Staff acknowledged that the Project Labor Agreement mandate was added to the bill to neutralize opposition to AB 155 from the State Building and Construction Trades Council of California. One board member who seemed to be fully aware of what happened claimed the union mandate was necessary in order to fast track the bill and the project. He said the agency would lose seven to twelve months and would not be “shovel-ready” for grants: “Without union support, we can’t do it. It’s too late to push back; it really is.” He also reported that the head of the Monterey/Santa Cruz Building and Construction Trades Council said unions would oppose the bill unless a Project Labor Agreement was in it. He also claimed that Republicans would vote for AB 155 even with the Project Labor Agreement in it, so the threat of derailing passage of the bill with one-third opposition was not real.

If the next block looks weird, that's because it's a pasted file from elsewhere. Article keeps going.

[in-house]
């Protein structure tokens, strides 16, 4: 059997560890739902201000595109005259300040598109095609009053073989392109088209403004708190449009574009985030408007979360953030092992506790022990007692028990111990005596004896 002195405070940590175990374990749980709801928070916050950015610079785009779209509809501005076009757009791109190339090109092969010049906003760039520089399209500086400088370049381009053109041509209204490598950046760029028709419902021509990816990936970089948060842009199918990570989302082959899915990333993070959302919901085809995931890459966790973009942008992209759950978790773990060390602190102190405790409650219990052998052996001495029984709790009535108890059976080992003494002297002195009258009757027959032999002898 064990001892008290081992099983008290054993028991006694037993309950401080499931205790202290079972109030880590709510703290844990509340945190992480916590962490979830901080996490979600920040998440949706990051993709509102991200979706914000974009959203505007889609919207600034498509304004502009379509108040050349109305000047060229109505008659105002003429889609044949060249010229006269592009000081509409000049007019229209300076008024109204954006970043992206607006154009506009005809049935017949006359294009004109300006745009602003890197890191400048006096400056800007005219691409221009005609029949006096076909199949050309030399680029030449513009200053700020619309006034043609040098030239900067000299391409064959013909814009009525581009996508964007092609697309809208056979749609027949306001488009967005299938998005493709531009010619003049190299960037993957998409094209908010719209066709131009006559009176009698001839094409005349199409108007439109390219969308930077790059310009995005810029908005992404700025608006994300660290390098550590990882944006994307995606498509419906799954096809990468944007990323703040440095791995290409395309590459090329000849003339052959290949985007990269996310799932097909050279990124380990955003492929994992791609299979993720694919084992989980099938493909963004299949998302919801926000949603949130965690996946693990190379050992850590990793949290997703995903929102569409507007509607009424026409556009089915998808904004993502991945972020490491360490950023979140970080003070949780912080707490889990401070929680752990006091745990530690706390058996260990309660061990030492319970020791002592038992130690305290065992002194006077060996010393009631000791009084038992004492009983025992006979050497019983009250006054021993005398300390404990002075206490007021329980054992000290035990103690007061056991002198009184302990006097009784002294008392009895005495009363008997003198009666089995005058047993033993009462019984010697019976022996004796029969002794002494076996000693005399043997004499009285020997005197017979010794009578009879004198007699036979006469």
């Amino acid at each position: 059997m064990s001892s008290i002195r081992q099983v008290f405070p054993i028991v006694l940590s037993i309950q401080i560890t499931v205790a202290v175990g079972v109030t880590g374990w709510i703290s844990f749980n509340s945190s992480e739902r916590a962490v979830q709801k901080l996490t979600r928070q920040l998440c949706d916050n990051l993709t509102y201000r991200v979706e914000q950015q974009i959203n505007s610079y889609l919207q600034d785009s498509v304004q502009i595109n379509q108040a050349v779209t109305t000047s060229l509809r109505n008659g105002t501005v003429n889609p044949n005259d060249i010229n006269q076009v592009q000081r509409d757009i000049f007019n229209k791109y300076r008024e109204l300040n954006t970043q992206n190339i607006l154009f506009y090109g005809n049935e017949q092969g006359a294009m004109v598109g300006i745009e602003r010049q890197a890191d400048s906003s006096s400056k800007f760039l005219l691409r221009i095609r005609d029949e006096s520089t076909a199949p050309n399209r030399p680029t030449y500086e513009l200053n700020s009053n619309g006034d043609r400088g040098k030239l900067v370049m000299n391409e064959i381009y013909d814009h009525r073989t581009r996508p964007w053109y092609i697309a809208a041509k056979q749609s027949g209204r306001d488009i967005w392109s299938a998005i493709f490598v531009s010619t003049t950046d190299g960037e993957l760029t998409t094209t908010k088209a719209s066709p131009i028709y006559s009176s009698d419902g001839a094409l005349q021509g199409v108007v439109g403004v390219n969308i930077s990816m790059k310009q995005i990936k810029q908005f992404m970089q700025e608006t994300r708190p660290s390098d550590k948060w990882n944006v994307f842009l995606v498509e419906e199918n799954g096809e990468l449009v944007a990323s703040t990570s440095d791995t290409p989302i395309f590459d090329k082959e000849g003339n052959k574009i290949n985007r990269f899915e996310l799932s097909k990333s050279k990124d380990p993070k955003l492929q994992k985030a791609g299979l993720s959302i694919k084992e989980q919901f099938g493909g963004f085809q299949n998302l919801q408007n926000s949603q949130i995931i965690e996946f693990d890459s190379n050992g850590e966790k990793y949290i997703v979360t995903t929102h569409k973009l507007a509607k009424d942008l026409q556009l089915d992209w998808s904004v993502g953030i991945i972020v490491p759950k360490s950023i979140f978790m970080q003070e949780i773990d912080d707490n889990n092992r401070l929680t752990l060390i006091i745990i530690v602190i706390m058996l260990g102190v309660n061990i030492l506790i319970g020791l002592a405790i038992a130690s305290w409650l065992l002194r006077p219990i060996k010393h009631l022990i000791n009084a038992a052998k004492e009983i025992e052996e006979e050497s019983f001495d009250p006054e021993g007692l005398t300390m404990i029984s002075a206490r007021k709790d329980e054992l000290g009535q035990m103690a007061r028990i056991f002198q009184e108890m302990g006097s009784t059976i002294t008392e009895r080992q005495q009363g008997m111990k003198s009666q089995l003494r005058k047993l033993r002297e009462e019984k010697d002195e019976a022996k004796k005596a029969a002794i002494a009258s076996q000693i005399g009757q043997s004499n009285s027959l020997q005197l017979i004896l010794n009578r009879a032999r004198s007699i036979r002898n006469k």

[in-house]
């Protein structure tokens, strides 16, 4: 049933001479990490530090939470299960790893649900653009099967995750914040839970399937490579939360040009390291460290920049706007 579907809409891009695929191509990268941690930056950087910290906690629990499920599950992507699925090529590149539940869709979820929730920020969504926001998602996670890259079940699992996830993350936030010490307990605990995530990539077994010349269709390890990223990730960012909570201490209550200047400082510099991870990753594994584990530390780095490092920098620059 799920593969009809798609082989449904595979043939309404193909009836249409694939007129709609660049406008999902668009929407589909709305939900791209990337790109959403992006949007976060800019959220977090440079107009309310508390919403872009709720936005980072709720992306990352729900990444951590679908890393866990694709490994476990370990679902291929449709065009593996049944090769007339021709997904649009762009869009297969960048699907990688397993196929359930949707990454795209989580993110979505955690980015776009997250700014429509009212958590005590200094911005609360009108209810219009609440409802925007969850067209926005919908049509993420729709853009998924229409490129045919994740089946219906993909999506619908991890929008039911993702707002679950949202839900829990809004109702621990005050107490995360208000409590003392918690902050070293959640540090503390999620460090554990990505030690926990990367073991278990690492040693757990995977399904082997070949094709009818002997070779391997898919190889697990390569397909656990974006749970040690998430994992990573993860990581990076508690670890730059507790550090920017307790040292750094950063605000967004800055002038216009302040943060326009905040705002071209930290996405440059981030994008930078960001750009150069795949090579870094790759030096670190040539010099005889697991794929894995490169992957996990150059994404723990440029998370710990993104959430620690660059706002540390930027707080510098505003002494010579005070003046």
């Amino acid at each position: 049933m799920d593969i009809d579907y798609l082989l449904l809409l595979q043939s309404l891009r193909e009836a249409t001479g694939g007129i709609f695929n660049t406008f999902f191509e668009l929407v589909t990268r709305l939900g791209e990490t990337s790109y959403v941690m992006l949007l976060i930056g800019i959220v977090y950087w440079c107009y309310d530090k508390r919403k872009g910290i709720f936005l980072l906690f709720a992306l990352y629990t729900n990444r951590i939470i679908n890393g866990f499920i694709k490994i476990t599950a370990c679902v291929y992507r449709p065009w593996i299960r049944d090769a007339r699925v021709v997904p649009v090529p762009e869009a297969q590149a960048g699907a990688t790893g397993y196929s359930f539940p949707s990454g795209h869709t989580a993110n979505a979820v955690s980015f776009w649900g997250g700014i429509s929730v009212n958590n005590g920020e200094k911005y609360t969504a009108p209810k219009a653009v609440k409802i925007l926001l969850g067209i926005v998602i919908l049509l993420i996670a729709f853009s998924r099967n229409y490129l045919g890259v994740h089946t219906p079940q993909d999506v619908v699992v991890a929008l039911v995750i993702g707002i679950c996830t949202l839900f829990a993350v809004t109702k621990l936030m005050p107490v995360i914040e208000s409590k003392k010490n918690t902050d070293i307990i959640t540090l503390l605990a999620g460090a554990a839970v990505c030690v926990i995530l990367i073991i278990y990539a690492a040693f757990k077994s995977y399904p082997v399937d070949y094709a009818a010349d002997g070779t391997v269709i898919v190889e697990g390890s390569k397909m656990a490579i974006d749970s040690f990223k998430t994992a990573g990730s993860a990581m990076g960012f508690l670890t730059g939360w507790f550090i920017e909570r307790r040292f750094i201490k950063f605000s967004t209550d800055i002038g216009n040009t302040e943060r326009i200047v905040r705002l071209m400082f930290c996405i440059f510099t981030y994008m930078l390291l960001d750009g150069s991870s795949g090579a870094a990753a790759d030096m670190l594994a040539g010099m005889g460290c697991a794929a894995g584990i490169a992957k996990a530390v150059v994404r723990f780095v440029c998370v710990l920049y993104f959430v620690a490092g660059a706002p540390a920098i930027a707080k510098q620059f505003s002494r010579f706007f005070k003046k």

The committee did not take action because the Project Labor Agreement was not on the agenda, and it did not schedule a special meeting to take action. The committee will discuss the Project Labor Agreement at its July 9 meeting, at which time the committee will know if AB 155 will fail or be signed into law. The Monterey County Board of Supervisors is supposed to vote again on the pipeline project on July 29, 2014.

Watsonville City Council Imposes Requirement for Construction Contractors to Sign Project Labor Agreement with Unions